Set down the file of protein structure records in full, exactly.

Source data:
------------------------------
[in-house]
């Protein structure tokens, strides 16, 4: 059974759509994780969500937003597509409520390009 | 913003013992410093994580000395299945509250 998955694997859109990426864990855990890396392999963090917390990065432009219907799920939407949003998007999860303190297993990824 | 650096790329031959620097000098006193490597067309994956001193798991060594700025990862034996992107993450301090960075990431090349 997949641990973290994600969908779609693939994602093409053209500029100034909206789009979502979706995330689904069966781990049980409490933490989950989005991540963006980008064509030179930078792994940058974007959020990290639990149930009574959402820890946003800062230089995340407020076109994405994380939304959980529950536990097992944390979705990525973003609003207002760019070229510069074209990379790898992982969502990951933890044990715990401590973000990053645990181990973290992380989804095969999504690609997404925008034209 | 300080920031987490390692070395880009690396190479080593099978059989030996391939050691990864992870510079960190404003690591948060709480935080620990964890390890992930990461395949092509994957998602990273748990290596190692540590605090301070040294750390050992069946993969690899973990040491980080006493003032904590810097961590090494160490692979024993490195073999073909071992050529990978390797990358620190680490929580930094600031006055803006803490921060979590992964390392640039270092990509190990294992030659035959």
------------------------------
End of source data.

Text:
[in-house]
């Protein structure tokens, strides 16, 4: 059974759509994780969500937003597509409520390009 | 913003013992410093994580000395299945509250 998955694997859109990426864990855990890396392999963090917390990065432009219907799920939407949003998007999860303190297993990824 | 650096790329031959620097000098006193490597067309994956001193798991060594700025990862034996992107993450301090960075990431090349 997949641990973290994600969908779609693939994602093409053209500029100034909206789009979502979706995330689904069966781990049980409490933490989950989005991540963006980008064509030179930078792994940058974007959020990290639990149930009574959402820890946003800062230089995340407020076109994405994380939304959980529950536990097992944390979705990525973003609003207002760019070229510069074209990379790898992982969502990951933890044990715990401590973000990053645990181990973290992380989804095969999504690609997404925008034209 | 300080920031987490390692070395880009690396190479080593099978059989030996391939050691990864992870510079960190404003690591948060709480935080620990964890390890992930990461395949092509994957998602990273748990290596190692540590605090301070040294750390050992069946993969690899973990040491980080006493003032904590810097961590090494160490692979024993490195073999073909071992050529990978390797990358620190680490929580930094600031006055803006803490921060979590992964390392640039270092990509190990294992030659035959």